The flaming dandelion
By reinventing the question, Thomas Heatherwick has shown that the Olympic cauldron can be more than a bowl of fire on a stick
“It didn’t feel enough to just design a different shape of bowl on a stick,” says Thomas Heatherwick, whose startling Olympic cauldron design wowed 4 billion viewers around the world as the climax of Friday’s opening ceremony.
“We were aware cauldrons had been getting bigger, higher, fatter as each Olympics happened and we felt we shouldn’t try to be even bigger than the last ones,” he says.
In typical Heatherwick style, his cauldron design reinvented what the bowl-of-fire-on-a-stick could be, by entirely rephrasing the question he was trying to answer: “We were trying to think from the most fundamental, ‘where’ and much as ‘how’ and much as ‘what’,” he says.
The resulting design comprises 204 unique copper “petals”, brought to together by the competing nations and assembled into one of Heatherwick’s trademark gigantic dandelion seeds - aka “one great flame of unity”. Fully erect it stands 8.5m high and weighs a total of 16 tonnes. It has also been dubbed “the world’s first low-carbon Olympic cauldron”.
The copper petals, hand-made by car panel beaters in a shed in Harrogate, North Yorkshire, are plugged into stainless steel gas pipes, which are acid treated with a bluish finish, known as “bad black”, and arranged in ten concentric rings. A complex mechanism was developed which would raise the inner ring first, followed by nine outer rings so that in the time it takes for the first ring to become vertical, the final one is just lifting into the air. It took the seven young athletes 45 seconds to light the flames and then a further 45 seconds for the cauldron to be raised.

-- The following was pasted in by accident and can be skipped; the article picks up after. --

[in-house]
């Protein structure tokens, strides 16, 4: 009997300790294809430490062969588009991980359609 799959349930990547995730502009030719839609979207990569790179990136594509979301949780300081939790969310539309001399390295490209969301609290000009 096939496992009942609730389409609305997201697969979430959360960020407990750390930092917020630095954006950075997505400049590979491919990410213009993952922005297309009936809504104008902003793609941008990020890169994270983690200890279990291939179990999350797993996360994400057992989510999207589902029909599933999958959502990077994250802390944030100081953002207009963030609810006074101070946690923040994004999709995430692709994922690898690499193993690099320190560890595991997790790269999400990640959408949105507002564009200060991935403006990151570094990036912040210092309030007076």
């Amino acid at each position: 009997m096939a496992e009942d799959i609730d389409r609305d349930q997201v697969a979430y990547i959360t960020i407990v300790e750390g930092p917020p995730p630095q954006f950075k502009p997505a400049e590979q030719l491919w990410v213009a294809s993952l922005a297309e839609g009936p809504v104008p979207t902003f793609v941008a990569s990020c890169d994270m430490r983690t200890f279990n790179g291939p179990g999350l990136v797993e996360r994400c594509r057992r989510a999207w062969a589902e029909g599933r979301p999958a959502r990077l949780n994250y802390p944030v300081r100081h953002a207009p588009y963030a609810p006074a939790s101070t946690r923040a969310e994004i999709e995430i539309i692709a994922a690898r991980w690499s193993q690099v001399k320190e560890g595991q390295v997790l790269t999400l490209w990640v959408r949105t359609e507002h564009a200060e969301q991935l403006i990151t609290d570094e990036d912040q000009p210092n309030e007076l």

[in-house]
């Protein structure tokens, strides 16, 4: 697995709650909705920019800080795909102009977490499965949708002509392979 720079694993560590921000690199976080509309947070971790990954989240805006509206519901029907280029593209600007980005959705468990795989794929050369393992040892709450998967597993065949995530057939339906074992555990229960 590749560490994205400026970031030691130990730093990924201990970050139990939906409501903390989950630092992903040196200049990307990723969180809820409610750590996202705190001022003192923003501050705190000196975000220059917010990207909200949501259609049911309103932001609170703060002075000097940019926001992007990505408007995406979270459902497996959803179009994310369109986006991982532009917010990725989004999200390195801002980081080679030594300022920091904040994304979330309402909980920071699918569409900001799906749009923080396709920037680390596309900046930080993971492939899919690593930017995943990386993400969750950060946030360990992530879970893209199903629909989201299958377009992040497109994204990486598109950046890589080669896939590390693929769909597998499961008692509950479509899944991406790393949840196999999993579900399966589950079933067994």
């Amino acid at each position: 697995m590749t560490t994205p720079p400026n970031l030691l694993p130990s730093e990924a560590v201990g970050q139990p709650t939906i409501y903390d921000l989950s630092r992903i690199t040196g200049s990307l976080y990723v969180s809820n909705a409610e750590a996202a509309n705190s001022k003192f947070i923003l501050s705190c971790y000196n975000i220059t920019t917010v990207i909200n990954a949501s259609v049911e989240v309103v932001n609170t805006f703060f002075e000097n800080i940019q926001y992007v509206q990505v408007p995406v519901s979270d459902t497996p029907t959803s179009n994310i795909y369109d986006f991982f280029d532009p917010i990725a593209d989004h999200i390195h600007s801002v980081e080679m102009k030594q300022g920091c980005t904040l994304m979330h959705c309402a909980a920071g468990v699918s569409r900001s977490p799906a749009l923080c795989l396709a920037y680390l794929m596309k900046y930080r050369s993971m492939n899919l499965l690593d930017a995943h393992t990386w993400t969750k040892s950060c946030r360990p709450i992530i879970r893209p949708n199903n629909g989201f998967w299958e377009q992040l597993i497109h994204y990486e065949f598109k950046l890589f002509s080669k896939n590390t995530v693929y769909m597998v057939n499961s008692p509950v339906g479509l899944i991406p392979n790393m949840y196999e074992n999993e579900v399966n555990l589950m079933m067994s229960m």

“It was technically very difficult to make it work,” says Heatherwick. “When it worked [at the opening ceremony], it was a huge relief.”
After the Games, the cauldron will be dismantled and each copper petal returned to each competing national Olympic committee, in a similar manner to how the resin-encased seeds of his Shanghai pavilion were distributed.
Despite its unsavoury associations with the Nazi Olympics of 1936 - which invented the torch relay tradition - the Olympic cauldron was first introduced to the modern Olympics in 1928 in the form of the Marathon Tower in the Netherlands, which was glamorously lit by an employee of the Electric Utility of Amsterdam.
This began the classic typology of the monumental bowl-on-a-stick, which evolved with little variation over the years. As you can see below, some countries opted for sober cenotaph-like edifices, others spindly tripods, some space-age flying saucers, until the bloated 300-tonne spiral of Beijing in 2008. By radically reinventing what a big bowl of fire can be, Heatherwick’s design stands out as the most elegant and innovative in 84-year history of this strange tradition.